Making Sense of Pap Smear Recommendations

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In the past, getting your pap smear was an annual event. Most women believe this is still the case. However, new guidelines were released in 2012 that increase the interval between paps. This can be confusing, or scary for those who don’t understand the change in recommendations. This post will discuss the recommendations made by the United States Preventative Task Force and hopefully bring some clarity.

In 2010 in the US, there were an estimated 12,200 new cases of cervical cancer diagnosed, and 4,210 deaths from cervical cancer. Cervical cancer is most frequently caused by certain strains of the human papilloma virus (HPV). HPV is a common sexually transmitted infection; other strains of this infection can cause genital warts, throat, or anal cancer. Pap smears are a cervical test used to detect changes in the cells of the cervix. These abnormal cells appear on a continuum, ranging from what amounts to “slightly abnormal, probably just due to the presence of the HPV virus/ ASCUS” to “appear pre-cancerous/ LSIL” to “highly suspicious of cancer/ HSIL”. Old guidelines recommended a pap every year, and if abnormal pre-cancerous cells were detected, treatment was typically offered. Treatment involves a biopsy of the cervix, and removal of the abnormal cells. This can be done by cutting, burning, or freezing off the part of the cervix with the abnormal area. In severe cases that show cancer, the entire uterus needs to be removed with a hysterectomy. Research has now shown that many of the minor cell abnormalities that had been aggressively treated would not have turned cancerous, and that the body would have fought off the virus on its own if given time. Because of this, many women have had procedures done that were unnecessary and that can potentially cause complications while pregnant. This has been especially true of young women, who are frequently exposed to the virus but who usually recover completely from the virus on their own.

In 2012, the United States Preventative Task Force (USPTF) released guidelines for cervical cancer screening. There are two screening options available: cytology (the pap smear) and HPV testing. When used together, this is called co-testing. They recommend that pap smears begin at 21 years of age, regardless of sexual history. Pap smears should be done every 3 years. In women under 30, HPV testing should not routinely be done. HPV will frequently come back positive in this population and can lead to over treatment of abnormalities that would have otherwise cleared on their own. If there is an abnormal pap result, reflex HPV testing can be ordered to guide management. If a woman is 30 or over, HPV testing should be routinely added to the pap smear (co-testing). In this population, the body is less likely to clear the HPV infection, and the infection is at higher risk of causing cancer. If both the pap smear AND the HPV test are negative, the pap interval can be extended to every 5 years. Screening can be stopped when the women has reached 65 years of age as long as she has had 3 consecutive negative pap tests or 2 negative co-tests within the last 10 years, with at least 1 test being in the previous 5 years. Routine screening should continue for at least 20 years after the regression of a high-grade lesion, even if that means screening continues past 65. Pap tests can be stopped in women who have had a hysterectomy, as long as they do not have a history of a high-grade lesion or cervical cancer.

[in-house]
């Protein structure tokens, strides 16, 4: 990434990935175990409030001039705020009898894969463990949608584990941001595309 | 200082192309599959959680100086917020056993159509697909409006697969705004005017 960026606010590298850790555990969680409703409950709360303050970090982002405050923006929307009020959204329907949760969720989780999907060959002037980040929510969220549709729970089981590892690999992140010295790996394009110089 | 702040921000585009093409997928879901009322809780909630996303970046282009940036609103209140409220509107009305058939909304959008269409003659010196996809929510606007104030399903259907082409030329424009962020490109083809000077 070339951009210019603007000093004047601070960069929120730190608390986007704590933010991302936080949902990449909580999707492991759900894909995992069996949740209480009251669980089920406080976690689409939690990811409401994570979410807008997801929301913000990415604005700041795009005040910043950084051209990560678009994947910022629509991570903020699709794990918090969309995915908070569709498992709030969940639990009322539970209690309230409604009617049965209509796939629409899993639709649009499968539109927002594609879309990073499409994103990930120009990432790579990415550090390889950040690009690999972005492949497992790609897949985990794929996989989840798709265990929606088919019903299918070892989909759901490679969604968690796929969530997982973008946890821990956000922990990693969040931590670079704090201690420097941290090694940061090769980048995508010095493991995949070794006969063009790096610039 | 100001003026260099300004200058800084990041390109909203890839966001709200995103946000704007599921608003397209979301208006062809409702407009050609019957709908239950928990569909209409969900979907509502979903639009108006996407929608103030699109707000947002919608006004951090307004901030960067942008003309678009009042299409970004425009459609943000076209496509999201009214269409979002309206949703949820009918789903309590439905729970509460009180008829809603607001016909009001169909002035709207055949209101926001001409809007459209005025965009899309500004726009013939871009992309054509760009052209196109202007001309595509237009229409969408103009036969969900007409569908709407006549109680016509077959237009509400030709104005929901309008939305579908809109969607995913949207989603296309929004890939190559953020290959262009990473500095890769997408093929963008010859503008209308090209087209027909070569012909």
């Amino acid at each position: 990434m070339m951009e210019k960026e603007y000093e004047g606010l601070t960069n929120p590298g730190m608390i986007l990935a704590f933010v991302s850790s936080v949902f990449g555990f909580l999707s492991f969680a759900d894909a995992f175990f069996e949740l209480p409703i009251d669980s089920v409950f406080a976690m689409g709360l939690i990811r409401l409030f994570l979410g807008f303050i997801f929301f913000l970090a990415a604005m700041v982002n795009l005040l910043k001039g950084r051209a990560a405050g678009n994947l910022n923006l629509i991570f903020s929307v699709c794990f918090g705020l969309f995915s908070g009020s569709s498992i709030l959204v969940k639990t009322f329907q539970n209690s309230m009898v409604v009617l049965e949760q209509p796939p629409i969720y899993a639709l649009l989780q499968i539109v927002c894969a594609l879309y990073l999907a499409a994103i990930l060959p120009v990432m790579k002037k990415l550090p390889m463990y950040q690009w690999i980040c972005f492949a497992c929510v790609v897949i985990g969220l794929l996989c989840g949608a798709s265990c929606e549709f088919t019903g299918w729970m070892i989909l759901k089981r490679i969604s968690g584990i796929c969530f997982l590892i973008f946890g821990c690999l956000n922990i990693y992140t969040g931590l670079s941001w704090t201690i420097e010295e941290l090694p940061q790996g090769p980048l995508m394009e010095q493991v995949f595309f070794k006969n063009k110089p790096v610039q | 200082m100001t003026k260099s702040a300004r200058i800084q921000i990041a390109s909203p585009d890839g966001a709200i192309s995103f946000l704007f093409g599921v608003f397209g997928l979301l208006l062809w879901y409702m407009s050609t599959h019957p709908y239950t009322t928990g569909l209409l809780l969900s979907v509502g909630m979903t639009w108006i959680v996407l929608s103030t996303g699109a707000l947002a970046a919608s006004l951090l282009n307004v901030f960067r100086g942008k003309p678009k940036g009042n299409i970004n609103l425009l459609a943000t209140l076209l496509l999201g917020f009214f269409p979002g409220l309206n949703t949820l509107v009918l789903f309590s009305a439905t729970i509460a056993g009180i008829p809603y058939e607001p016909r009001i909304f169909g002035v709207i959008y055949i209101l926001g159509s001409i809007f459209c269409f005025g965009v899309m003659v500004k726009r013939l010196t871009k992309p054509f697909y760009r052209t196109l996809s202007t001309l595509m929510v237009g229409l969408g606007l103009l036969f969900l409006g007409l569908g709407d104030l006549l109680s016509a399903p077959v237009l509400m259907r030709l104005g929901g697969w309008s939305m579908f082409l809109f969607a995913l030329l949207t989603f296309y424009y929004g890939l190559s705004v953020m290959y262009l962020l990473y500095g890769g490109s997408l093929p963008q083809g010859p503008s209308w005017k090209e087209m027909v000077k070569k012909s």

The USPTF recommendations can be found at:

If a pap test comes back abnormal, or the pap is normal but HPV has come back positive in a woman over 30, please refer to the ASCCP algorithms for management at:

Even though guidelines for healthy women have increased the interval between pap tests, it is still recommended that you go in for a yearly annual exam. This will allow your provider to check for infections, screen for chronic infections, or address new problems you may be having. One other common misconception that I’d like to clarify: the pap smear is a swab done through a speculum exam (the metal or plastic “duck-bill” instrument). Just because your provider inserts a speculum, doesn’t mean they are doing a pap smear. Swabs to check for infections can be done through the speculum without doing a pap smear (a pelvic exam and cultures). It is important to check with your provider which tests are being done so you can keep track. I frequently have patients who say their last pap smear was done in the ER. This is a misunderstanding on their part- paps are never done in the ER. They had cultures done, and assumed the pap was being done also. This could lead to missed testing if you give a date of last pap that is incorrect.  It is always important to check with your provider which tests are being done, and to ask them to explain what the test is and why it is being done if you are not familiar with it.

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